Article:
EU may require YouTube, DailyMotion to seek deals with music industry

[Rego Korosi/Flickr] [%20[Rego%20Korosi/Flickr%5D]

Websites such as Google’s YouTube, DailyMotion and Pinterest could be required to seek licences or revenue-sharing deals with artists for content that is uploaded by their users as part of the European Union’s planned copyright overhaul.

The music industry has long complained services such as YouTube do not pay artists enough for their music and has urged regulators to close what it calls the “value gap”.

They say Alphabet Inc’s Google makes a vast amount of money from ad-supported services such as YouTube, but only a small share of it goes to the music industry.

The European Commission, the EU executive, is looking at imposing an obligation on platforms hosting user-uploaded content such as YouTube, Vimeo and DailyMotion to seek agreements with rightsholders “reflecting the economic value of the use made of the protected content”, according to a draft paper, seen by Reuters, listing the preferred options for the copyright reform.

The agreement could take the form of a copyright licence or a monetisation agreement such as sharing of revenue, an option that is already widely used.

The Commission also wants online sharing platforms to put in place “appropriate and proportionate measures, such as content identification technologies, to ensure the functioning” of the agreements with rightsholders.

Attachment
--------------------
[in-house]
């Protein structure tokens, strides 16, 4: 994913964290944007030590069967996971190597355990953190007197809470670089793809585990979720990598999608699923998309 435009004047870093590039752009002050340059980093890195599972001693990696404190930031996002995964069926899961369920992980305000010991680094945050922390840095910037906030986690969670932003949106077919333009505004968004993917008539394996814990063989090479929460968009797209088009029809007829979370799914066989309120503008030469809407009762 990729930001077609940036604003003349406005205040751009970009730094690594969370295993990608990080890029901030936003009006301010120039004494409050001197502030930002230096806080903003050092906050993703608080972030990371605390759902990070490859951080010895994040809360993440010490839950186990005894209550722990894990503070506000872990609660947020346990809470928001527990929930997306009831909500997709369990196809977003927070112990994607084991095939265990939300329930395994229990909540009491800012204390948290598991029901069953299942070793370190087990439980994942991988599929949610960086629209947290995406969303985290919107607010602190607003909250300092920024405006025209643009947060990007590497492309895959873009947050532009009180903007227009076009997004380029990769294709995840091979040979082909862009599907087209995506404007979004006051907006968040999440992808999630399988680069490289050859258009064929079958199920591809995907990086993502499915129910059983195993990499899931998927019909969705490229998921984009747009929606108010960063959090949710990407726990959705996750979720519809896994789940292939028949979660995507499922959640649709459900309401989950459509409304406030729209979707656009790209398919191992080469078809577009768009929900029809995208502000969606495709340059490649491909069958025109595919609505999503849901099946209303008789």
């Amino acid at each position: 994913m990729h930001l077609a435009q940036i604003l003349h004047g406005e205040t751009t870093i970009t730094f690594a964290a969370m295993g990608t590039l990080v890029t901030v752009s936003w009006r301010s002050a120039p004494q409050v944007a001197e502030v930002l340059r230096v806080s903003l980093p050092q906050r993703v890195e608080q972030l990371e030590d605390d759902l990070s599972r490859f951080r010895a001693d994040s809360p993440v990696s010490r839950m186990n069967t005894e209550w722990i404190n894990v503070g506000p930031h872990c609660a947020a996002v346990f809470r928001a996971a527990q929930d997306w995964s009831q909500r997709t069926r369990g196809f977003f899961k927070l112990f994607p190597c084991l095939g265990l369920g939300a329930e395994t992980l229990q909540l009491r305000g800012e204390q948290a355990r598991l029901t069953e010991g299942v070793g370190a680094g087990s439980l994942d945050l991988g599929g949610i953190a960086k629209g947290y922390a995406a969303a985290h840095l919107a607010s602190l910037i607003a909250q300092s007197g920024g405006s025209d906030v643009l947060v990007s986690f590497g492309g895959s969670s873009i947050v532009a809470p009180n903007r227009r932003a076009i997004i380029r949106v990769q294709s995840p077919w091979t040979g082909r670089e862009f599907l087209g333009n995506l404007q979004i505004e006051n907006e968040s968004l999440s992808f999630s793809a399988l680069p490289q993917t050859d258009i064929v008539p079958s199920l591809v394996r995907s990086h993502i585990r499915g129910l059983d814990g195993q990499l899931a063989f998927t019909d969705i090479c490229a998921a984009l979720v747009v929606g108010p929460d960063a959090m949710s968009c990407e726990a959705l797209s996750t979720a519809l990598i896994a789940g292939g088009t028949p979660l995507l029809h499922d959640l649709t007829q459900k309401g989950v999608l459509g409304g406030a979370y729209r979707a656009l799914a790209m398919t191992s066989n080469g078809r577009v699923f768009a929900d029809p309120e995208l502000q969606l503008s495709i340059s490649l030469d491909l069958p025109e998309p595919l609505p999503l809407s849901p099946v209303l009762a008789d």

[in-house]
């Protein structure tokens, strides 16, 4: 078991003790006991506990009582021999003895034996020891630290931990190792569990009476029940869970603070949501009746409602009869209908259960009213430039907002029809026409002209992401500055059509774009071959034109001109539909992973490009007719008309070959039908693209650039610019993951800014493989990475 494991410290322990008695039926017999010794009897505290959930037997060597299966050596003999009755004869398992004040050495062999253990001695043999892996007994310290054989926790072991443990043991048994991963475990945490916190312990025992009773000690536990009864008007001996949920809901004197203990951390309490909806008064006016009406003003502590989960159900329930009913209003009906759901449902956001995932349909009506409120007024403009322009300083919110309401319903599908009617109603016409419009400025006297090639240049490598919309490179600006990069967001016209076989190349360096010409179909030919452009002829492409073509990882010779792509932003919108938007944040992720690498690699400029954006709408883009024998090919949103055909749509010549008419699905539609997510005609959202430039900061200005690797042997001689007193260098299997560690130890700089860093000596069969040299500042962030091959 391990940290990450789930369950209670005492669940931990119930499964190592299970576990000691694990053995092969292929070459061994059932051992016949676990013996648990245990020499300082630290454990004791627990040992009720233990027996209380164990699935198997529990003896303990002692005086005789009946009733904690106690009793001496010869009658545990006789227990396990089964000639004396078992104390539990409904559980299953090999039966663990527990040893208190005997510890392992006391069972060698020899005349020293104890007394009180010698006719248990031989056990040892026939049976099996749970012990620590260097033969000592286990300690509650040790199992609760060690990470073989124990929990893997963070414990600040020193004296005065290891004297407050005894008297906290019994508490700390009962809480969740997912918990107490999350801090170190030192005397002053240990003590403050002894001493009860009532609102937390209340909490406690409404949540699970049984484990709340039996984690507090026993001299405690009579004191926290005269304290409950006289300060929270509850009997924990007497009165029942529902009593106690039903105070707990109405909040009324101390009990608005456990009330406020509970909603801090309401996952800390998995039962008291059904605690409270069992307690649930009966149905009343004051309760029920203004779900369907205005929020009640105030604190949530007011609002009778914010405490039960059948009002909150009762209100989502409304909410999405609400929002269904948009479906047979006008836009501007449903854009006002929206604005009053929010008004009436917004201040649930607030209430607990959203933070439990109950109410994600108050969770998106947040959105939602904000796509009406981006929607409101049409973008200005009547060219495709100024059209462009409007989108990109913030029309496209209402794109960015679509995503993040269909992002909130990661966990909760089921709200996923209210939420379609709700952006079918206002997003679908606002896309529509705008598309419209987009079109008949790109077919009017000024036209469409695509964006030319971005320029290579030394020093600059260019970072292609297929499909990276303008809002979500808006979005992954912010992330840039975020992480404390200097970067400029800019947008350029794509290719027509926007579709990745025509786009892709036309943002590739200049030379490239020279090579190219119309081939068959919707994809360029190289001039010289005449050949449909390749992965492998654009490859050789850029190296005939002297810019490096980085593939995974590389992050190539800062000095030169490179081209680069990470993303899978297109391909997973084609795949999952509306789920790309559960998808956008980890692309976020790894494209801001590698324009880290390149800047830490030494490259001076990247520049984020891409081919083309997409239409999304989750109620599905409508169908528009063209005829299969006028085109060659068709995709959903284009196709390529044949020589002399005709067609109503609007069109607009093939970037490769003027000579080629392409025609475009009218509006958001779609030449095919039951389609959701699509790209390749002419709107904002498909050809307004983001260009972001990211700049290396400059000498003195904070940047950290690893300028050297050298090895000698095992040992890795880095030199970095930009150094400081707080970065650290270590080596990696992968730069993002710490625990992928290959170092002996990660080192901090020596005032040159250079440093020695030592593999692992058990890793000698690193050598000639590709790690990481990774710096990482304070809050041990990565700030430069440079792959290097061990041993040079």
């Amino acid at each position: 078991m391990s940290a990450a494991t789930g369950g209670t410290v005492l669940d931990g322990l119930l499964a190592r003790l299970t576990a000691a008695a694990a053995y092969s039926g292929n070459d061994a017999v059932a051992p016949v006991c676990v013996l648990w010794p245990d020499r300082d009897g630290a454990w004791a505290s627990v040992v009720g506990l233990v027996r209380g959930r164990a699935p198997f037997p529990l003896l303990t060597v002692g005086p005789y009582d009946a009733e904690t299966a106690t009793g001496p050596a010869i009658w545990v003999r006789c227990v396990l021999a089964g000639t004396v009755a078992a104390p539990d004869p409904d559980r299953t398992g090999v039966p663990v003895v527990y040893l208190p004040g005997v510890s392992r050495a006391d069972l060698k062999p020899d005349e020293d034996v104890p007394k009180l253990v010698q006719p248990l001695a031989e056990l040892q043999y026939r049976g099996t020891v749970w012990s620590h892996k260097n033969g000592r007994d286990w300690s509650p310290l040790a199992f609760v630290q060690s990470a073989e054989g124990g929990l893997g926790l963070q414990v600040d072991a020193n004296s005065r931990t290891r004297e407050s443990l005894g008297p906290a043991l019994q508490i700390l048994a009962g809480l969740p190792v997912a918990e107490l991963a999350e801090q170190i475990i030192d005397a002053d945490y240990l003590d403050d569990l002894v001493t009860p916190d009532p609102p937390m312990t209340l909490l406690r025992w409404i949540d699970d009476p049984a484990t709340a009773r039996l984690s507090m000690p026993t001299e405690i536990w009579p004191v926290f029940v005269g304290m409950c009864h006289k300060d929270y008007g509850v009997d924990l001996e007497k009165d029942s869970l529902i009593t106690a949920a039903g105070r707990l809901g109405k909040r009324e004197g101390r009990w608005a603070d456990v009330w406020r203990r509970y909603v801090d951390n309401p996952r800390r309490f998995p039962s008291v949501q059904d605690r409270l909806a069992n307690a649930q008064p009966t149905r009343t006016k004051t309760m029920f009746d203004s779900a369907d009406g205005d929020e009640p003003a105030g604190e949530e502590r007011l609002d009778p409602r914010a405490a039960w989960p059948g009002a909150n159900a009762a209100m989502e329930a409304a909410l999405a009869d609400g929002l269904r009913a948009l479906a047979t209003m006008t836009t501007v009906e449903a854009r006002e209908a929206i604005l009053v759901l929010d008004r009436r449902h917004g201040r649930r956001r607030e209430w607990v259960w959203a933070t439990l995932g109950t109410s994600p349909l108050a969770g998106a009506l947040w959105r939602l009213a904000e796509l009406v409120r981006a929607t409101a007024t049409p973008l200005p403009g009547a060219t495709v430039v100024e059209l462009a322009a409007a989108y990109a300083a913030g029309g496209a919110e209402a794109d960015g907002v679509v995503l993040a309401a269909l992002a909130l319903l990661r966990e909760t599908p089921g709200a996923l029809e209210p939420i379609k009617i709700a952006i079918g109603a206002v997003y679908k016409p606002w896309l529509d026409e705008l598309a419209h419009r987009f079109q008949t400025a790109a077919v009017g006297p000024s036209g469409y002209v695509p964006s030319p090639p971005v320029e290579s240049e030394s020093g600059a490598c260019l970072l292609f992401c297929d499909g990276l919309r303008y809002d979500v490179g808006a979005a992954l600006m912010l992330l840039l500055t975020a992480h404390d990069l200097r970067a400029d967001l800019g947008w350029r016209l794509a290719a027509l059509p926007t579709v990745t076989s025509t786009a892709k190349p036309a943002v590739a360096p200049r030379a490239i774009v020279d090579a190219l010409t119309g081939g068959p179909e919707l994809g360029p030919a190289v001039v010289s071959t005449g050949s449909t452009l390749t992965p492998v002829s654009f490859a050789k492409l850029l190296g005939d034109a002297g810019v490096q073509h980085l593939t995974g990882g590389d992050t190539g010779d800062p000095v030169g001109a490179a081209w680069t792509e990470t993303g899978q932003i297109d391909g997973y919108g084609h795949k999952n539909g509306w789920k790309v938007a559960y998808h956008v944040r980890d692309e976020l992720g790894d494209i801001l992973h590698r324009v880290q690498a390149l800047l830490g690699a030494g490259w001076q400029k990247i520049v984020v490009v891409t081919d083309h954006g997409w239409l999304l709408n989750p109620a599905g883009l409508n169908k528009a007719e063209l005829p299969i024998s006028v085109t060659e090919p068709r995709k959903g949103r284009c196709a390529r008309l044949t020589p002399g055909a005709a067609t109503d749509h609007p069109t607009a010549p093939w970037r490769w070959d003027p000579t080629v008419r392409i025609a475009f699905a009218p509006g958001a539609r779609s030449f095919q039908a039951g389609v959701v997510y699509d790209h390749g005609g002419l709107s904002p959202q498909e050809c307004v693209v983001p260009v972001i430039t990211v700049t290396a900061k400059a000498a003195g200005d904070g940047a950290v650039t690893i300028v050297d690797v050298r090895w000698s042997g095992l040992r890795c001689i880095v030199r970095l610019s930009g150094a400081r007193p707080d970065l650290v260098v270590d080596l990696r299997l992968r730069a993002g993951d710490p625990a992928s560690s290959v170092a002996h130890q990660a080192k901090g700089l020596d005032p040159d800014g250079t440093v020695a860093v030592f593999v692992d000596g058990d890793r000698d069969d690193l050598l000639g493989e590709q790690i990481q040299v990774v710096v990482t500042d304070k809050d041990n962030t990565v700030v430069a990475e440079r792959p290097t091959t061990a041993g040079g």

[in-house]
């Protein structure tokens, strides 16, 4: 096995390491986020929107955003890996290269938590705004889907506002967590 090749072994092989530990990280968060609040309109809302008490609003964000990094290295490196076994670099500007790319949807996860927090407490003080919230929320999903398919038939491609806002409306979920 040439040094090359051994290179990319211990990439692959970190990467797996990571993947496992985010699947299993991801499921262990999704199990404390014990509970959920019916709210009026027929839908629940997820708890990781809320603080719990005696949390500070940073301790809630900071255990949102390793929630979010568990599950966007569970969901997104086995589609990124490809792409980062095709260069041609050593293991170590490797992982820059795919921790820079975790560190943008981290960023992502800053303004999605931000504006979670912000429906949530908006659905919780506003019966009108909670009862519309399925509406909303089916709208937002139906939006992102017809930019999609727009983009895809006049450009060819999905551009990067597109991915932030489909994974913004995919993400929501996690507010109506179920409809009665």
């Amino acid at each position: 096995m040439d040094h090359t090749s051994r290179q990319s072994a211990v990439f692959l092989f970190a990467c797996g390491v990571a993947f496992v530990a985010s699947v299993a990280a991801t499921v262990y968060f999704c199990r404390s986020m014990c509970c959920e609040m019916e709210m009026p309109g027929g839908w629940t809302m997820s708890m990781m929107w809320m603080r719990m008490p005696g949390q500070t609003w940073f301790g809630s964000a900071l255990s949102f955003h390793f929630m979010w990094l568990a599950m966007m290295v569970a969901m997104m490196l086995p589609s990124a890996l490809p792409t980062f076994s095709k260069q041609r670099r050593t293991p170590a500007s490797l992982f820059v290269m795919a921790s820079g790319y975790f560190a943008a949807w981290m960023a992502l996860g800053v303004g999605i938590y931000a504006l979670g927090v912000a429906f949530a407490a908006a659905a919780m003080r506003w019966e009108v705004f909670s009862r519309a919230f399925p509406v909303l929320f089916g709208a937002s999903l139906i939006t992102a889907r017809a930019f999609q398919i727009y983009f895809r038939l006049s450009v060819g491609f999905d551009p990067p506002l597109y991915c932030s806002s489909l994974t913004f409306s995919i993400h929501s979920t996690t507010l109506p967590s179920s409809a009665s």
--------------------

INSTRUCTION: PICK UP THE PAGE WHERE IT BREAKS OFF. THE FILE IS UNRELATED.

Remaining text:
The proposal is still being discussed and the final version is expected in late September.

Commission asked to crack down on YouTube, Spotify, Netflix in copyright bill

Two groups representing the film and music industry wrote to Jean-Claude Juncker on Monday (11 July) asking the European Commission to crack down on internet companies they say are exploiting artists.

Google says YouTube alone has generated over $2 billion for rightsholders by striking licensing agreements with music labels and publishing societies around the world.

YouTube uses Content ID, which automatically identifies an artist’s content, to give rightsholders the choice of whether to leave it up, block it or monetise it through a revenue-sharing deal.

Google says over 98 percent of all YouTube copyright removal claims are done through Content ID and the music industry chooses to monetise 95 percent of its Content ID claims.

But rightsholders say they do not have enough bargaining power and are presented with a “take it or leave it” deal since the online platforms have no obligation to negotiate with them.

The draft paper said its proposals would likely increase revenues for rightsholders, but did not estimate by how much.

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Google declined to comment.

The music industry says Content ID does not work well enough and subscription-based services such as Spotify generate more revenue for the industry despite having a smaller user base.

The Commission also wants to give news publishers a new right covering the online use of their content to give them more bargaining power vis-a-vis online players such as Google.

The media industry has often accused Google of making money at its expense by making its content freely available via Google News.


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